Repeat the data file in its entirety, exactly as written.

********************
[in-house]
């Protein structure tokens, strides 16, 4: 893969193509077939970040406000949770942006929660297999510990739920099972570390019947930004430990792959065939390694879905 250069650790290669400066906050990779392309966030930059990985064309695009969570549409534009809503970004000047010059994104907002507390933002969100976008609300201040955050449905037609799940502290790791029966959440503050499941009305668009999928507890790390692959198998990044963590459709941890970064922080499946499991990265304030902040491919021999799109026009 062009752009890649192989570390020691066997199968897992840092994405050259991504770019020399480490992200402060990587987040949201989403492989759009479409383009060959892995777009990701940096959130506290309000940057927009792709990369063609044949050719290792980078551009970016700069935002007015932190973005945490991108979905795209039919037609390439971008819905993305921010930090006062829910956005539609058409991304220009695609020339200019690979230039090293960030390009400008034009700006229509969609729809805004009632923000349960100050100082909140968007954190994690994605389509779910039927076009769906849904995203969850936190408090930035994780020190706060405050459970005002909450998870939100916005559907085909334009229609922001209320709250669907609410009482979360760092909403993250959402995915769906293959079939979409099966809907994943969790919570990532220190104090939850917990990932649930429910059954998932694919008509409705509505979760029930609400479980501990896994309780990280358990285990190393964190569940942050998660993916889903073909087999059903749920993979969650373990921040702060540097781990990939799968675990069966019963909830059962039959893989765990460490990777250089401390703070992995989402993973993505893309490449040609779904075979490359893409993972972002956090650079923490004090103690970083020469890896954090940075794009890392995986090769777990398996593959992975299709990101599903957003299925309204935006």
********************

[in-house]
């Protein structure tokens, strides 16, 4: 893969193509077939970040406000949770942006929660297999510990739920099972570390019947930004430990792959065939390694879905 250069650790290669400066906050990779392309966030930059990985064309695009969570549409534009809503970004000047010059994104907002507390933002969100976008609300201040955050449905037609799940502290790791029966959440503050499941009305668009999928507890790390692959198998990044963590459709941890970064922080499946499991990265304030902040491919021999799109026009 062009752009890649192989570390020691066997199968897992840092994405050259991504770019020399480490992200402060990587987040949201989403492989759009479409383009060959892995777009990701940096959130506290309000940057927009792709990369063609044949050719290792980078551009970016700069935002007015932190973005945490991108979905795209039919037609390439971008819905993305921010930090006062829910956005539609058409991304220009695609020339200019690979230039090293960030390009400008034009700006229509969609729809805004009632923000349960100050100082909140968007954190994690994605389509779910039927076009769906849904995203969850936190408090930035994780020190706060405050459970005002909450998870939100916005559907085909334009229609922001209320709250669907609410009482979360760092909403993250959402995915769906293959079939979409099966809907994943969790919570990532220190104090939850917990990932649930429910059954998932694919008509409705509505979760029930609400479980501990896994309780990280358990285990190393964190569940942050998660993916889903073909087999059903749920993979969650373990921040702060540097781990990939799968675990069966019963909830059962039959893989765990460490990777250089401390703070992995989402993973993505893309490449040609779904075979490359893409993972972002956090650079923490004090103690970083020469890896954090940075794009890392995986090769777990398996593959992975299709990101599903957003299925309204935006």